Why is this a problem? It’s simple. Deer can see most of the field when it’s in one of these shapes. They don’t have to travel far to observe what’s out there. Ever seen deer walk up a little rise so they could observe the rest of it a clearing, only to turn around and casually go the other way? I sure have. Deer are inquisitive creatures. They like to know what’s going on. That’s why food plots shaped like a U, V, T or any other shape that prevents deer from seeing the entire plot are so effective. In most cases, a deer will enter from one end and travel at least far enough to see the rest of the plot. Don’t ask me why. They just do. It directs and funnels traffic.

How do you overcome the square- or circular-field issue? By planting buffers and screens. Once you’ve worked up the entire area, sketch out on a map the best shape for your food plot based on the existing shape of the entire field, but make sure it’s an odd shape as mentioned above. Everything inside of that area will be planted as food and everything between the food plot border and the edges of the field should be planted in something that will shield a whitetail’s line of sight. There are several ways to do this. If you want to use the entire field as a food source, I suggest planting corn and have standing corn as an additional food source. If you don’t want that area as an additional food source, Egyptian wheat is the best plot screen/buffer on the market. This will create a separation between the food plot and field edge and will help you create the shape food plot you want, even in circular and square fields.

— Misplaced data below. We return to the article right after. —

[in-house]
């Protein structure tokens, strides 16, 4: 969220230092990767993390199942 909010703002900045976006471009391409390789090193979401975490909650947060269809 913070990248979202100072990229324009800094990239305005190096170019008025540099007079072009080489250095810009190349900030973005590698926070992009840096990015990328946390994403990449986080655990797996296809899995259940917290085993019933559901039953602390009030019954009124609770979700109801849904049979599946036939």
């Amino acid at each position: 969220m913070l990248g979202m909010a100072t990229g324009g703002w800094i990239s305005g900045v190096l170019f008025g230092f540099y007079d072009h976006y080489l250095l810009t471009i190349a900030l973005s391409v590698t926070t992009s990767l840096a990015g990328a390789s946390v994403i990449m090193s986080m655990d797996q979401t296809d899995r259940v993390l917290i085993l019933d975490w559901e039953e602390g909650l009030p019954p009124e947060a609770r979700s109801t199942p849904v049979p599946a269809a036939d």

Maintain Farm ImplementsMaintain Farm ImplementsMaintain Farm ImplementsMaintain Farm ImplementsMaintain Farm Implements

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6 | Maintain Farm Implements

Taking care of equipment is kind of a given. But we all fail to maintain our stuff from time to time. If you’re me, farm implements break easily and tear up often. So taking good care of them is important. Before planting season, check them for malfunctions and oil and grease contact points generously. You’ll be glad you did.

Run a Routine Tractor CheckRun a Routine Tractor CheckRun a Routine Tractor CheckRun a Routine Tractor CheckRun a Routine Tractor Check

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7 | Run a Routine Tractor Check

It’s not only important to maintain farm implements but also to run a maintenance check on your tractor, too. Neglecting your most vital tool to planting is the last thing you want to do. Better to prevent than to repair. And check out the latest tractor models from our friends over at New Holland. Tell them we sent ya.